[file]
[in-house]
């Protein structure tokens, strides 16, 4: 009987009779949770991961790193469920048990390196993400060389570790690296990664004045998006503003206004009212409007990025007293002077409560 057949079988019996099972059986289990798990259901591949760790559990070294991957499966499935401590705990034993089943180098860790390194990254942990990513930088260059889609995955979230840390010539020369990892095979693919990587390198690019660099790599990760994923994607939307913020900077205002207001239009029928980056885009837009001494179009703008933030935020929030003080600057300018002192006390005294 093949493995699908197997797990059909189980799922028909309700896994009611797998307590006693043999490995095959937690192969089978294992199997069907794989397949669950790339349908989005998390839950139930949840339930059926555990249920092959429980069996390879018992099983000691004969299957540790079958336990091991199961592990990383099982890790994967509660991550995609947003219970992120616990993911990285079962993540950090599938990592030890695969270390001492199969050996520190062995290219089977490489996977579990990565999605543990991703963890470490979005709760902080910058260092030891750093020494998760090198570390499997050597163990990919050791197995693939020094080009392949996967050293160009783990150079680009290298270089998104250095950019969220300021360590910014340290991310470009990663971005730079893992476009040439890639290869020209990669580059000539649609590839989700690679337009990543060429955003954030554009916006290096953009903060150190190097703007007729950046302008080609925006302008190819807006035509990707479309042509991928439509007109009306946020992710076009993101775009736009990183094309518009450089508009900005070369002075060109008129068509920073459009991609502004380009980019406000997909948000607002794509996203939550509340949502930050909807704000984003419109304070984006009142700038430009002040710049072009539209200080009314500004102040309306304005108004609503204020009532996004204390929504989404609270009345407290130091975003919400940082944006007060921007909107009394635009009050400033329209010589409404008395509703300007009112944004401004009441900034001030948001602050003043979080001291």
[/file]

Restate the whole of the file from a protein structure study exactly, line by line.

[in-house]
């Protein structure tokens, strides 16, 4: 009987009779949770991961790193469920048990390196993400060389570790690296990664004045998006503003206004009212409007990025007293002077409560 057949079988019996099972059986289990798990259901591949760790559990070294991957499966499935401590705990034993089943180098860790390194990254942990990513930088260059889609995955979230840390010539020369990892095979693919990587390198690019660099790599990760994923994607939307913020900077205002207001239009029928980056885009837009001494179009703008933030935020929030003080600057300018002192006390005294 093949493995699908197997797990059909189980799922028909309700896994009611797998307590006693043999490995095959937690192969089978294992199997069907794989397949669950790339349908989005998390839950139930949840339930059926555990249920092959429980069996390879018992099983000691004969299957540790079958336990091991199961592990990383099982890790994967509660991550995609947003219970992120616990993911990285079962993540950090599938990592030890695969270390001492199969050996520190062995290219089977490489996977579990990565999605543990991703963890470490979005709760902080910058260092030891750093020494998760090198570390499997050597163990990919050791197995693939020094080009392949996967050293160009783990150079680009290298270089998104250095950019969220300021360590910014340290991310470009990663971005730079893992476009040439890639290869020209990669580059000539649609590839989700690679337009990543060429955003954030554009916006290096953009903060150190190097703007007729950046302008080609925006302008190819807006035509990707479309042509991928439509007109009306946020992710076009993101775009736009990183094309518009450089508009900005070369002075060109008129068509920073459009991609502004380009980019406000997909948000607002794509996203939550509340949502930050909807704000984003419109304070984006009142700038430009002040710049072009539209200080009314500004102040309306304005108004609503204020009532996004204390929504989404609270009345407290130091975003919400940082944006007060921007909107009394635009009050400033329209010589409404008395509703300007009112944004401004009441900034001030948001602050003043979080001291």